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This one's for the workers who don't get paid enough.

Minister for the Status of Women Kate Ellis

Yesterday was an important day for women.

An important day for our community.

An important day for equality.

In Australia, we know that women are earning less than men. In fact, they are earning one fifth less than men, which is about a $1 million penalty over a lifetime simply for being born a woman.

This just isn’t good enough.

Some of this pay disparity is because a higher proportion of women work in caring jobs – and historically, doing this work has paid less. It has been undervalued.

When you think about the people who work hard to support our community – working with people with disabilities, counselling families in crisis, running homeless shelters, supporting survivors of domestic violence – it seems ridiculous that these people are paid comparatively so little.

Anyone who has needed our community sector workers (or whose friends or family have needed support) will tell you that you can’t put a price on the work that the community sector does.

It is hard work. It is emotional work. And it is the kind of work that changes people’s lives, supports them through crisis and sorrow, and lifts them up to live happier and healthier lives.

They are the people who make a difference in our community.

And they have been forgotten. That is, until yesterday.

We cannot do a lot to make the work that these people do any easier. But we can make sure that we value it properly.

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Yesterday, the PM announced that the Australian Government would join with the Australian Services Union to submit to Fair Work Australia that these workers should get a pay increase above the modern award rate. The Government is committing $2 billion to fund our share of the increase. Community services are also funded by the States, so we will be looking to them to pay their share too.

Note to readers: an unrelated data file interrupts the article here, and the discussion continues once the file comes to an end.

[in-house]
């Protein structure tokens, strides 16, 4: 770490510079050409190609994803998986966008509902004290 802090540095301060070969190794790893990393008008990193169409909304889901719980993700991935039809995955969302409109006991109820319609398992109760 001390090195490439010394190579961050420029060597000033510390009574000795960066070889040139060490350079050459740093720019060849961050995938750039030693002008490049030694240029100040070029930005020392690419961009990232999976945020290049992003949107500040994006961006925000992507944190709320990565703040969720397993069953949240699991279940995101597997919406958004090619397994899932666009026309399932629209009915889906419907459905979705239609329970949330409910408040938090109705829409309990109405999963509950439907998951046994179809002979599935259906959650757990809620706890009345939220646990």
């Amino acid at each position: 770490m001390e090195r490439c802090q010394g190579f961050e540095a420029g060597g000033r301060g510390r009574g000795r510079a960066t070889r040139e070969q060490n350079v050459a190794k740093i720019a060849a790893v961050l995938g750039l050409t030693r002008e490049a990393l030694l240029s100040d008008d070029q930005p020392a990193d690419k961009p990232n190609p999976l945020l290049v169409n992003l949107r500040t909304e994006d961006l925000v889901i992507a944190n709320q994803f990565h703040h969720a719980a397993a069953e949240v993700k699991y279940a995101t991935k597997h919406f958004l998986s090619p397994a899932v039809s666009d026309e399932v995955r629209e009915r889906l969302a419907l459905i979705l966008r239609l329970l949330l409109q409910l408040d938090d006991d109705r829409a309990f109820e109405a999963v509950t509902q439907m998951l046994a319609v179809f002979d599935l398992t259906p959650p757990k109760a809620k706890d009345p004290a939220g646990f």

This will lead to more pay for those who do some of the most challenging work in our community.

What this means for individual workers depends on their current state-based pay classification and the terms of the order the order that will be made by Fair Work Australia (noting that we and the workers will be asking for the same magnitude of pay increase).  The transition to the new pay structure will take place over the next few years, but the kind of increases that will we be seeing are:

A disability support worker employed at classification level 2, could receive in the order of an additional $7,000 in their annual salary.

A youth outreach worker employed at classification level 4, could receive in the order of an additional $12,000 in their annual salary.

A drug and alcohol counsellor employed at classification level 6, could receive in the order of an additional $18,000 in their annual salary.

I think you’ll agree: $2 billion is not too much to pay to properly compensate these workers for the lives that they change every day.

Kate Ellis is the Federal Minister for Employment Participation and Childcare; Minister for the Status of Women.

What has been your experience with the care industry. Do you or somebody you know work in it?

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